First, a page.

Port Coquitlam allows booze in parks

The pilot program puts Port Coquitlam at the forefront of initiatives to make public spaces more open to people during the COVID-19 pandemic.

Port Coquitlam residents can now share an alcoholic toast in their neighbourhood park after city council approved a pilot program for booze in public parks for the summer.

Bylaws to enable Port Coquitlam’s pilot project will come to the June 23 council meeting for a vote, which means responsible drinking of beer, wine or spirits could be permitted at the seven parks as soon as June 24.

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Under the Liquor Control and Licensing Act, municipalities may allow beer, wine and spirits in public spaces, as long as it is within proscribed hours and within an area designated by signs.

The move puts Port Coquitlam on the forefront of initiatives to make public spaces more open to people during the COVID-19 pandemic.

Still, if the pilot's approved it doesn’t mean imbibers can get drunk, unruly or drive while impaired.

RCMP, parks staff and bylaw officers will monitor the parks as part of their regular surveillance and will respond to complaints about irresponsible behaviour. 

The participating parks are Castle, Settlers, Gates, Lions, Aggie, Evergreen and Cedar Drive with the pilot in place through to Oct. 31.

Of course, to drink alcohol in a PoCo park one must be of legal drinking age.

“While this adds to the experience at some of our parks, it is a pilot and we’ll be watching to make sure the parks are comfortable for everyone,” stated Coun. Steve Darling in a press release.

Darling, who is council’s designate for recreation and public safety matters, further stated that the city expects people to behave as they would at a restaurant or other catering, including being respectful of others and planning for a safe way home.

After the pilot ends on Oct. 31, staff will report back to council with a recommendation on whether to continue the initiative — expand it to other parks or cancel it.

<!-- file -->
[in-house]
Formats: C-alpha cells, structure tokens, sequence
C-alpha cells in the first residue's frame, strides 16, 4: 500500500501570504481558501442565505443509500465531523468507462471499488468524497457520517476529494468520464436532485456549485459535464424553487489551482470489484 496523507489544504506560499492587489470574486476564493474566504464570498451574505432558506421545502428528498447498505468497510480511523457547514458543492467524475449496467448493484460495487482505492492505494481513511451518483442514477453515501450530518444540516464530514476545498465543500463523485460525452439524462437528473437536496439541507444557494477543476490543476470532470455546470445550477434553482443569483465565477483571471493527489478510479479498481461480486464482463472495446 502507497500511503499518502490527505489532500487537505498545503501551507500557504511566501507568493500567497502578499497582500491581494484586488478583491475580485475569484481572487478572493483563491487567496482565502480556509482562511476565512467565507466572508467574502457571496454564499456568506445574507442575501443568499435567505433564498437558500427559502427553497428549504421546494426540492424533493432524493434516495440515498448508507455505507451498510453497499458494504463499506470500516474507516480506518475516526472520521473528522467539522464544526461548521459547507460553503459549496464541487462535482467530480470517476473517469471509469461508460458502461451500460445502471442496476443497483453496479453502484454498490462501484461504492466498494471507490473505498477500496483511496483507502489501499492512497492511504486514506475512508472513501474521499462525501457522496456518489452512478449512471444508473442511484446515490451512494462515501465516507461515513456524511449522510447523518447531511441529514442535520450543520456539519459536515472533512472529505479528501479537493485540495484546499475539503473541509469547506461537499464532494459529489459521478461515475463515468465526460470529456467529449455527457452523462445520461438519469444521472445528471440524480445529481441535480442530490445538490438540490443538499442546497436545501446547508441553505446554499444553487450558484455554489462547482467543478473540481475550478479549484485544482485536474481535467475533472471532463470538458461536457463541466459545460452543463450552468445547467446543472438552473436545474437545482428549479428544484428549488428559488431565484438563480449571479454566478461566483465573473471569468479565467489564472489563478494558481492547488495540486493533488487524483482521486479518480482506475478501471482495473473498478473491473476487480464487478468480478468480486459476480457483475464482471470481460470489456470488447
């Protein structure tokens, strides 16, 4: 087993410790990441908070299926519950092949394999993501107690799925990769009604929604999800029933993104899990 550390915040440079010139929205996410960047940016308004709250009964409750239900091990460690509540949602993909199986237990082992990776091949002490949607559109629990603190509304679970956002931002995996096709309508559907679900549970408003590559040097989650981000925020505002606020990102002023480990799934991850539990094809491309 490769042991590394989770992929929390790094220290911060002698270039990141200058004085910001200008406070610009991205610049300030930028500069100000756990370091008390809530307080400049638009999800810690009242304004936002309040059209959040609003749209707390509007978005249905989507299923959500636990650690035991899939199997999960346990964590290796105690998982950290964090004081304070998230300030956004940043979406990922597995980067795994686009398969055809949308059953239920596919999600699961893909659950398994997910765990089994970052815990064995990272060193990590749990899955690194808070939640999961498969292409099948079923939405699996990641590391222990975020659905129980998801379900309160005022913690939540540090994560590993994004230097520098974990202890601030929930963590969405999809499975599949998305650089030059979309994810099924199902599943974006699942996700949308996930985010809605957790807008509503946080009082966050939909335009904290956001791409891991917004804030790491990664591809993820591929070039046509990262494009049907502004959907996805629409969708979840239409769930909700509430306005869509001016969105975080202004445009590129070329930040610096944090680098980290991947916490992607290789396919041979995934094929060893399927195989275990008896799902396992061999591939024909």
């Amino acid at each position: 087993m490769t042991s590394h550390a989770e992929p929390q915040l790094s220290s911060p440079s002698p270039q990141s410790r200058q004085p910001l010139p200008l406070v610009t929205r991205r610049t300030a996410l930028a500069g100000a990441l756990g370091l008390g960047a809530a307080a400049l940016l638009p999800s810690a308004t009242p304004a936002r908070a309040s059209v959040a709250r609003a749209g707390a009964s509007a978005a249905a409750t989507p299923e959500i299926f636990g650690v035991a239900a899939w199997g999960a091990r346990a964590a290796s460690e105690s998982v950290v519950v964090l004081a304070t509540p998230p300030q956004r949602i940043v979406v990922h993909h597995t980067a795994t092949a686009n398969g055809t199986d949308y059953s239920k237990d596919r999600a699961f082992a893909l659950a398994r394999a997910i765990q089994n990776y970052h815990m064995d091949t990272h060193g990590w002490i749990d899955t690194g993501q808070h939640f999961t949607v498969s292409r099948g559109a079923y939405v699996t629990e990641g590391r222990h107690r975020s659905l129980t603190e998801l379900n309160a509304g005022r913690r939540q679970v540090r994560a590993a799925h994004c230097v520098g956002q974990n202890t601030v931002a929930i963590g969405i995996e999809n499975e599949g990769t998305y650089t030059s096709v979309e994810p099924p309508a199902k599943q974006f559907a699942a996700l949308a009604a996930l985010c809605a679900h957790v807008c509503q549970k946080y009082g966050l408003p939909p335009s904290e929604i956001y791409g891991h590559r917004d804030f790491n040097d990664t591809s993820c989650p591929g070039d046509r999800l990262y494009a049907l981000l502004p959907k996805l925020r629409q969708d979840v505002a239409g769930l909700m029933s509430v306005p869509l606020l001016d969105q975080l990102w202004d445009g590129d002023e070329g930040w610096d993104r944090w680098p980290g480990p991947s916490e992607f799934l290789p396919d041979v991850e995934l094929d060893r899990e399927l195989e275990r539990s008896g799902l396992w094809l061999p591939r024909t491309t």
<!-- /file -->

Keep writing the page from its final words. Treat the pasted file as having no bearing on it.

The city will be seeking feedback on the pilot project and will share further information about how input can be provided once the bylaw changes are adopted.

Mayor Brad West said further in a press release that the initiative is one of a number of ways the city is encouraging people to stay connected during the pandemic, especially for those who live in apartments and townhouses without access to yards and large patios.

“This is part of our continued common sense approach and I’m pleased to see this going forward. We’ll be joining the many cities around the world that already allow adults to consume alcohol responsibly at parks,” West stated.

The move by the city follows close on the heels of several other B.C. municipalities weighing the question of whether to loosen the restriction of alcohol in public spaces. 

Earlier this month, the city of North Vancouver became the first jurisdiction outside of Quebec to allow public consumption of alcohol. 

North Vancouver restricted the public libation laws to designated parks between 11 a.m. and 9 p.m.

And while in Vancouver was one of the first in the metro area to publicly broach the prospect of a tipple in the park, council shot down the motion following a vote that ended in a 5-5 tie and an absent mayor to break it.

During Vancouver council’s deliberations on the matter, the city’s chief medical health officer warned the pandemic has had a great effect on the mental health of Canadians and that evidence showed 25 per cent of Canadians were drinking more alcohol.

That was especially concerning in B.C., said Dr. Patricia Daly, as the province has the highest per capita alcohol consumption rate in Canada and is home to a “significant binge-drinking culture.”

— with files from Brent Richter and Mike Howell

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